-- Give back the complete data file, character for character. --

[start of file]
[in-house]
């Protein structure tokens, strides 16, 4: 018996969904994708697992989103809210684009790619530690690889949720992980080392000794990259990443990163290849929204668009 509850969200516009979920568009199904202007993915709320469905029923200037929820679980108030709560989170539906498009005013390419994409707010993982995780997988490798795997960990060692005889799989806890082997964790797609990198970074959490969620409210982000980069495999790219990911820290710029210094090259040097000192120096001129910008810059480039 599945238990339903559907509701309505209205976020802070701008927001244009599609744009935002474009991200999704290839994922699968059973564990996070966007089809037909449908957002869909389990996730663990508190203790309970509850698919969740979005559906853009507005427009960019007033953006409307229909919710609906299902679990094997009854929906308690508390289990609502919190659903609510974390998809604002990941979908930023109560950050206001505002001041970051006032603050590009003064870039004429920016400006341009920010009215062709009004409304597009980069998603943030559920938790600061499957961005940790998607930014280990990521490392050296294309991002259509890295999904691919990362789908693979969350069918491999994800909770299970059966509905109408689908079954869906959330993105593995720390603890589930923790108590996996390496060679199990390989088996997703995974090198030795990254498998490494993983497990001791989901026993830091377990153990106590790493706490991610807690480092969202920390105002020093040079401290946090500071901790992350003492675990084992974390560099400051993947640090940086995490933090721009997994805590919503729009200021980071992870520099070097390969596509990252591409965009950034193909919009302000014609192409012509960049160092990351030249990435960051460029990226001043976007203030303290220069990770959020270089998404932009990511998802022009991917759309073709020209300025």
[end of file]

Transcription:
[in-house]
């Protein structure tokens, strides 16, 4: 018996969904994708697992989103809210684009790619530690690889949720992980080392000794990259990443990163290849929204668009 509850969200516009979920568009199904202007993915709320469905029923200037929820679980108030709560989170539906498009005013390419994409707010993982995780997988490798795997960990060692005889799989806890082997964790797609990198970074959490969620409210982000980069495999790219990911820290710029210094090259040097000192120096001129910008810059480039 599945238990339903559907509701309505209205976020802070701008927001244009599609744009935002474009991200999704290839994922699968059973564990996070966007089809037909449908957002869909389990996730663990508190203790309970509850698919969740979005559906853009507005427009960019007033953006409307229909919710609906299902679990094997009854929906308690508390289990609502919190659903609510974390998809604002990941979908930023109560950050206001505002001041970051006032603050590009003064870039004429920016400006341009920010009215062709009004409304597009980069998603943030559920938790600061499957961005940790998607930014280990990521490392050296294309991002259509890295999904691919990362789908693979969350069918491999994800909770299970059966509905109408689908079954869906959330993105593995720390603890589930923790108590996996390496060679199990390989088996997703995974090198030795990254498998490494993983497990001791989901026993830091377990153990106590790493706490991610807690480092969202920390105002020093040079401290946090500071901790992350003492675990084992974390560099400051993947640090940086995490933090721009997994805590919503729009200021980071992870520099070097390969596509990252591409965009950034193909919009302000014609192409012509960049160092990351030249990435960051460029990226001043976007203030303290220069990770959020270089998404932009990511998802022009991917759309073709020209300025």